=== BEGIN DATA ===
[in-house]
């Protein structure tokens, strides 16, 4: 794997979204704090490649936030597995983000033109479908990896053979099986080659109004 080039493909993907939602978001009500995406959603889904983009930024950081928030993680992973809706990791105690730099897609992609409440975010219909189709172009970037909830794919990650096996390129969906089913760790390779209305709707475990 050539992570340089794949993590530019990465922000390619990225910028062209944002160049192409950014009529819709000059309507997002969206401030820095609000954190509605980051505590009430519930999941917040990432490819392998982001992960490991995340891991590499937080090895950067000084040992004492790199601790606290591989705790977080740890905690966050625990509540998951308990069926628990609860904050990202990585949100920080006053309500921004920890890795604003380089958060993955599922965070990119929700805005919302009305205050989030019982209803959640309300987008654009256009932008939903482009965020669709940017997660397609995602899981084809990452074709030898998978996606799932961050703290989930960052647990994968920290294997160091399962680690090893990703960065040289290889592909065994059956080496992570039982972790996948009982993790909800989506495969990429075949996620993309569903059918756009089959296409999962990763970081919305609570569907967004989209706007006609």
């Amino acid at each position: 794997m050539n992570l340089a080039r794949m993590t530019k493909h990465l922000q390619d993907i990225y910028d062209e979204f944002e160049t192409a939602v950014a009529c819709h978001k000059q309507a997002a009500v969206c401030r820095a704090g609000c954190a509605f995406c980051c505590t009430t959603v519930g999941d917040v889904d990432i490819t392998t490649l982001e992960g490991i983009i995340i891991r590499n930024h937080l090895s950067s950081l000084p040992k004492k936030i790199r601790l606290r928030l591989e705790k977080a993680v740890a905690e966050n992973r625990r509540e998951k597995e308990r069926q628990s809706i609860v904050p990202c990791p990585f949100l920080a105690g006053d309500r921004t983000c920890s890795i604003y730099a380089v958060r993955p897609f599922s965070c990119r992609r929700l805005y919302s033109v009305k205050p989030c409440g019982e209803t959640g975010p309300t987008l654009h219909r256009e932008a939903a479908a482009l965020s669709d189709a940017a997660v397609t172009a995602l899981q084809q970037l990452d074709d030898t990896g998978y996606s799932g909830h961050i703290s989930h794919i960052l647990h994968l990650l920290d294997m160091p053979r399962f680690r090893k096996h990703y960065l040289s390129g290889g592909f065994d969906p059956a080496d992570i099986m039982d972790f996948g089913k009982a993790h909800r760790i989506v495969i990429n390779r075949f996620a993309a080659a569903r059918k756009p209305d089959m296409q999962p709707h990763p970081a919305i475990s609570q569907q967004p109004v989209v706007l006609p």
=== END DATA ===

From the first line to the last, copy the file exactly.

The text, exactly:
[in-house]
């Protein structure tokens, strides 16, 4: 794997979204704090490649936030597995983000033109479908990896053979099986080659109004 080039493909993907939602978001009500995406959603889904983009930024950081928030993680992973809706990791105690730099897609992609409440975010219909189709172009970037909830794919990650096996390129969906089913760790390779209305709707475990 050539992570340089794949993590530019990465922000390619990225910028062209944002160049192409950014009529819709000059309507997002969206401030820095609000954190509605980051505590009430519930999941917040990432490819392998982001992960490991995340891991590499937080090895950067000084040992004492790199601790606290591989705790977080740890905690966050625990509540998951308990069926628990609860904050990202990585949100920080006053309500921004920890890795604003380089958060993955599922965070990119929700805005919302009305205050989030019982209803959640309300987008654009256009932008939903482009965020669709940017997660397609995602899981084809990452074709030898998978996606799932961050703290989930960052647990994968920290294997160091399962680690090893990703960065040289290889592909065994059956080496992570039982972790996948009982993790909800989506495969990429075949996620993309569903059918756009089959296409999962990763970081919305609570569907967004989209706007006609």
């Amino acid at each position: 794997m050539n992570l340089a080039r794949m993590t530019k493909h990465l922000q390619d993907i990225y910028d062209e979204f944002e160049t192409a939602v950014a009529c819709h978001k000059q309507a997002a009500v969206c401030r820095a704090g609000c954190a509605f995406c980051c505590t009430t959603v519930g999941d917040v889904d990432i490819t392998t490649l982001e992960g490991i983009i995340i891991r590499n930024h937080l090895s950067s950081l000084p040992k004492k936030i790199r601790l606290r928030l591989e705790k977080a993680v740890a905690e966050n992973r625990r509540e998951k597995e308990r069926q628990s809706i609860v904050p990202c990791p990585f949100l920080a105690g006053d309500r921004t983000c920890s890795i604003y730099a380089v958060r993955p897609f599922s965070c990119r992609r929700l805005y919302s033109v009305k205050p989030c409440g019982e209803t959640g975010p309300t987008l654009h219909r256009e932008a939903a479908a482009l965020s669709d189709a940017a997660v397609t172009a995602l899981q084809q970037l990452d074709d030898t990896g998978y996606s799932g909830h961050i703290s989930h794919i960052l647990h994968l990650l920290d294997m160091p053979r399962f680690r090893k096996h990703y960065l040289s390129g290889g592909f065994d969906p059956a080496d992570i099986m039982d972790f996948g089913k009982a993790h909800r760790i989506v495969i990429n390779r075949f996620a993309a080659a569903r059918k756009p209305d089959m296409q999962p709707h990763p970081a919305i475990s609570q569907q967004p109004v989209v706007l006609p």